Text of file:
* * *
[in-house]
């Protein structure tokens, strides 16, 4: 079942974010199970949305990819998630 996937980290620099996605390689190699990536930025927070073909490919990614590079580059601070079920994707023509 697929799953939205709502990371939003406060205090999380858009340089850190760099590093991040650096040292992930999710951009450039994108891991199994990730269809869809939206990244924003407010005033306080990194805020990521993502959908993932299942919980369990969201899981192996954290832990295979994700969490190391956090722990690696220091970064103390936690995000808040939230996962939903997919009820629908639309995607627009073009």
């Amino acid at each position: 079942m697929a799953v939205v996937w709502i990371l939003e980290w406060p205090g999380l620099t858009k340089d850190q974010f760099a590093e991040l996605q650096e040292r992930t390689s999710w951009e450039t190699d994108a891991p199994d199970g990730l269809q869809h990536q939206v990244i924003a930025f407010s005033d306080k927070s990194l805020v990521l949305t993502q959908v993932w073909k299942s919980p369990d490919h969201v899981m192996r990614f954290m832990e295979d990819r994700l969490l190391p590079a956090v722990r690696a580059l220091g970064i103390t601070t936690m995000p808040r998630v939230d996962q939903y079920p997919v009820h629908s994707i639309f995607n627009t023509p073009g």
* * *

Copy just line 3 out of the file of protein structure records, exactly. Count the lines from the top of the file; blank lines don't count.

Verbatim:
């Amino acid at each position: 079942m697929a799953v939205v996937w709502i990371l939003e980290w406060p205090g999380l620099t858009k340089d850190q974010f760099a590093e991040l996605q650096e040292r992930t390689s999710w951009e450039t190699d994108a891991p199994d199970g990730l269809q869809h990536q939206v990244i924003a930025f407010s005033d306080k927070s990194l805020v990521l949305t993502q959908v993932w073909k299942s919980p369990d490919h969201v899981m192996r990614f954290m832990e295979d990819r994700l969490l190391p590079a956090v722990r690696a580059l220091g970064i103390t601070t936690m995000p808040r998630v939230d996962q939903y079920p997919v009820h629908s994707i639309f995607n627009t023509p073009g």